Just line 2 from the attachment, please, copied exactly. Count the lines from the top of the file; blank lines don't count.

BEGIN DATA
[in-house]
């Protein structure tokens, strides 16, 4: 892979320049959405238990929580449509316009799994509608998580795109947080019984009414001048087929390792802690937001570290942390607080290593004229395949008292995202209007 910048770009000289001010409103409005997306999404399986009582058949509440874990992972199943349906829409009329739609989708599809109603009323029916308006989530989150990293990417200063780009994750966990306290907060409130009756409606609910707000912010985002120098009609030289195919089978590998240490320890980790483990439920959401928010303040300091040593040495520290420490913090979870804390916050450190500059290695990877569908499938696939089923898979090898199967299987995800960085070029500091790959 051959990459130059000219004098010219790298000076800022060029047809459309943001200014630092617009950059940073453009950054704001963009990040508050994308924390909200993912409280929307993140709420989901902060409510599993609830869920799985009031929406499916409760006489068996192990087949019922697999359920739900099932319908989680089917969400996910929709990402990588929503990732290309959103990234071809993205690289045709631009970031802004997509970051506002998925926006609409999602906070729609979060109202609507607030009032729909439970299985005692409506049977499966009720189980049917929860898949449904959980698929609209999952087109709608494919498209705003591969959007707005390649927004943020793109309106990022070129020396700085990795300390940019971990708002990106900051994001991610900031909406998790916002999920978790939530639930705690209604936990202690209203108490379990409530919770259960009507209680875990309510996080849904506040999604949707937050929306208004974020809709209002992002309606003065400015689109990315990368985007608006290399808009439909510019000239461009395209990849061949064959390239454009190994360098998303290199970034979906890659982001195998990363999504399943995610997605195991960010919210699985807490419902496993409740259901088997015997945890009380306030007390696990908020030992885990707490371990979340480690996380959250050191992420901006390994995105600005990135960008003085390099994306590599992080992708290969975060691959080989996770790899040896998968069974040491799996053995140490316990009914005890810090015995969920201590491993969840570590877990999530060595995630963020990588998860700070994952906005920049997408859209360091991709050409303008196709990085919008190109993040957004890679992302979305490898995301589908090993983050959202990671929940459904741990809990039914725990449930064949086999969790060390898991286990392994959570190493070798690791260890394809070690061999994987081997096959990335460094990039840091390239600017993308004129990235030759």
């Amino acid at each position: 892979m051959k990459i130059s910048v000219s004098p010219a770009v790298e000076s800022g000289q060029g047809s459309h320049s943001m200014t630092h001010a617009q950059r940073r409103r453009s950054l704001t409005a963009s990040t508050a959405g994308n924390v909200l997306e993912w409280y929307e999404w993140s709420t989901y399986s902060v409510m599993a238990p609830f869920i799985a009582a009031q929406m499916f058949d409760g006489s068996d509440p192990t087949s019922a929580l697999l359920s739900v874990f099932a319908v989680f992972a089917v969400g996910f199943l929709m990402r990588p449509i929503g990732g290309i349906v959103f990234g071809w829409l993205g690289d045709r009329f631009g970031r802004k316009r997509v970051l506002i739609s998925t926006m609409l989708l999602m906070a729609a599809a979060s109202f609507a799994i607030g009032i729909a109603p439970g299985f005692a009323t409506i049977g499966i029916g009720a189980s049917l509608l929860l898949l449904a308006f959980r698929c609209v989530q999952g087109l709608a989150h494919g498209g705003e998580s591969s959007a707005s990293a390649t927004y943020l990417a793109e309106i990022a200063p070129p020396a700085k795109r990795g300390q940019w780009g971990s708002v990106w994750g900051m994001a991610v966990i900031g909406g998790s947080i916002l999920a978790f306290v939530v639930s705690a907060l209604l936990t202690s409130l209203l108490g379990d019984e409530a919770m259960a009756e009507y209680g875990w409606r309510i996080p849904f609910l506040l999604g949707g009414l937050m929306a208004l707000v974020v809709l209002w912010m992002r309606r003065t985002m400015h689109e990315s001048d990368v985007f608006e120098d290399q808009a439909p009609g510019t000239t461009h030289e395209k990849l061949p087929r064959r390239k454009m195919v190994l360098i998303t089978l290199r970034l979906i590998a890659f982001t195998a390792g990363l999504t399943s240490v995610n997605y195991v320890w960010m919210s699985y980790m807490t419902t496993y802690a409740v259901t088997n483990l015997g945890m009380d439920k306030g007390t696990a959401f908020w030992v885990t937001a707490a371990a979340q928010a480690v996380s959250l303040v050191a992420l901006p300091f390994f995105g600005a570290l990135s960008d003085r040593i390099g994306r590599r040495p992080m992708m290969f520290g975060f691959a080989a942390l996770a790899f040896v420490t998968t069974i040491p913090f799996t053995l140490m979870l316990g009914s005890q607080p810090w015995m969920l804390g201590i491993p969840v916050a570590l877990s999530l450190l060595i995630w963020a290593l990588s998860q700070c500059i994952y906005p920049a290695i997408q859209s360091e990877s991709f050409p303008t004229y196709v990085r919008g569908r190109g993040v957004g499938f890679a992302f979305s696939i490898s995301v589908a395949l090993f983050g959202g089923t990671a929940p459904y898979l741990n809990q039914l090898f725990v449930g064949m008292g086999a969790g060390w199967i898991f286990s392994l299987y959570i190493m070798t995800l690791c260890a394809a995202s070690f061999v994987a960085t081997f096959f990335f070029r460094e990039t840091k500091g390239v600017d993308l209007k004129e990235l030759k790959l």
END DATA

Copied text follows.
């Protein structure tokens, strides 16, 4: 892979320049959405238990929580449509316009799994509608998580795109947080019984009414001048087929390792802690937001570290942390607080290593004229395949008292995202209007 910048770009000289001010409103409005997306999404399986009582058949509440874990992972199943349906829409009329739609989708599809109603009323029916308006989530989150990293990417200063780009994750966990306290907060409130009756409606609910707000912010985002120098009609030289195919089978590998240490320890980790483990439920959401928010303040300091040593040495520290420490913090979870804390916050450190500059290695990877569908499938696939089923898979090898199967299987995800960085070029500091790959 051959990459130059000219004098010219790298000076800022060029047809459309943001200014630092617009950059940073453009950054704001963009990040508050994308924390909200993912409280929307993140709420989901902060409510599993609830869920799985009031929406499916409760006489068996192990087949019922697999359920739900099932319908989680089917969400996910929709990402990588929503990732290309959103990234071809993205690289045709631009970031802004997509970051506002998925926006609409999602906070729609979060109202609507607030009032729909439970299985005692409506049977499966009720189980049917929860898949449904959980698929609209999952087109709608494919498209705003591969959007707005390649927004943020793109309106990022070129020396700085990795300390940019971990708002990106900051994001991610900031909406998790916002999920978790939530639930705690209604936990202690209203108490379990409530919770259960009507209680875990309510996080849904506040999604949707937050929306208004974020809709209002992002309606003065400015689109990315990368985007608006290399808009439909510019000239461009395209990849061949064959390239454009190994360098998303290199970034979906890659982001195998990363999504399943995610997605195991960010919210699985807490419902496993409740259901088997015997945890009380306030007390696990908020030992885990707490371990979340480690996380959250050191992420901006390994995105600005990135960008003085390099994306590599992080992708290969975060691959080989996770790899040896998968069974040491799996053995140490316990009914005890810090015995969920201590491993969840570590877990999530060595995630963020990588998860700070994952906005920049997408859209360091991709050409303008196709990085919008190109993040957004890679992302979305490898995301589908090993983050959202990671929940459904741990809990039914725990449930064949086999969790060390898991286990392994959570190493070798690791260890394809070690061999994987081997096959990335460094990039840091390239600017993308004129990235030759």